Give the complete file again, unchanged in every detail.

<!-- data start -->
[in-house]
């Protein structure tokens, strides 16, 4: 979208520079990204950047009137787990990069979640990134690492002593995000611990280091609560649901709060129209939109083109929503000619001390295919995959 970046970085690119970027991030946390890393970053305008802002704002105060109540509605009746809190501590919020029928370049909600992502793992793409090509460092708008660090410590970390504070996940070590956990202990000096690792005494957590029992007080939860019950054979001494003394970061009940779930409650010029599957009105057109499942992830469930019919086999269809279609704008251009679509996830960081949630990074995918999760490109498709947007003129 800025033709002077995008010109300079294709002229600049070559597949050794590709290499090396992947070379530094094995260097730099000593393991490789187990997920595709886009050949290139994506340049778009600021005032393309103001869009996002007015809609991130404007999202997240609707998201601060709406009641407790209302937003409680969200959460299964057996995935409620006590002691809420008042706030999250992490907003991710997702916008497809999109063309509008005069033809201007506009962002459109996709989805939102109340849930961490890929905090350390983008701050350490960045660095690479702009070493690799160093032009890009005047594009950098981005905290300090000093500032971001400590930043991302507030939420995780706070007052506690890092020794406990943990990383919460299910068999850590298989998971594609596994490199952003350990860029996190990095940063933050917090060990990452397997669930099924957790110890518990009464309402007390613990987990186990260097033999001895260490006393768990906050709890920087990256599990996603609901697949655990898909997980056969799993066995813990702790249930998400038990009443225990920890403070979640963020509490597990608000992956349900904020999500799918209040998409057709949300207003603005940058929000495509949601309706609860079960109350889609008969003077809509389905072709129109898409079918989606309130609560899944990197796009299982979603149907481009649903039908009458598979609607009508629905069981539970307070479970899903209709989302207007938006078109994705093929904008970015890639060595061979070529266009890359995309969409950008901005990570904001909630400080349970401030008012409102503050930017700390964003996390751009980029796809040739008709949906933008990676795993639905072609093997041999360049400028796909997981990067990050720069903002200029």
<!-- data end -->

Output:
[in-house]
């Protein structure tokens, strides 16, 4: 979208520079990204950047009137787990990069979640990134690492002593995000611990280091609560649901709060129209939109083109929503000619001390295919995959 970046970085690119970027991030946390890393970053305008802002704002105060109540509605009746809190501590919020029928370049909600992502793992793409090509460092708008660090410590970390504070996940070590956990202990000096690792005494957590029992007080939860019950054979001494003394970061009940779930409650010029599957009105057109499942992830469930019919086999269809279609704008251009679509996830960081949630990074995918999760490109498709947007003129 800025033709002077995008010109300079294709002229600049070559597949050794590709290499090396992947070379530094094995260097730099000593393991490789187990997920595709886009050949290139994506340049778009600021005032393309103001869009996002007015809609991130404007999202997240609707998201601060709406009641407790209302937003409680969200959460299964057996995935409620006590002691809420008042706030999250992490907003991710997702916008497809999109063309509008005069033809201007506009962002459109996709989805939102109340849930961490890929905090350390983008701050350490960045660095690479702009070493690799160093032009890009005047594009950098981005905290300090000093500032971001400590930043991302507030939420995780706070007052506690890092020794406990943990990383919460299910068999850590298989998971594609596994490199952003350990860029996190990095940063933050917090060990990452397997669930099924957790110890518990009464309402007390613990987990186990260097033999001895260490006393768990906050709890920087990256599990996603609901697949655990898909997980056969799993066995813990702790249930998400038990009443225990920890403070979640963020509490597990608000992956349900904020999500799918209040998409057709949300207003603005940058929000495509949601309706609860079960109350889609008969003077809509389905072709129109898409079918989606309130609560899944990197796009299982979603149907481009649903039908009458598979609607009508629905069981539970307070479970899903209709989302207007938006078109994705093929904008970015890639060595061979070529266009890359995309969409950008901005990570904001909630400080349970401030008012409102503050930017700390964003996390751009980029796809040739008709949906933008990676795993639905072609093997041999360049400028796909997981990067990050720069903002200029």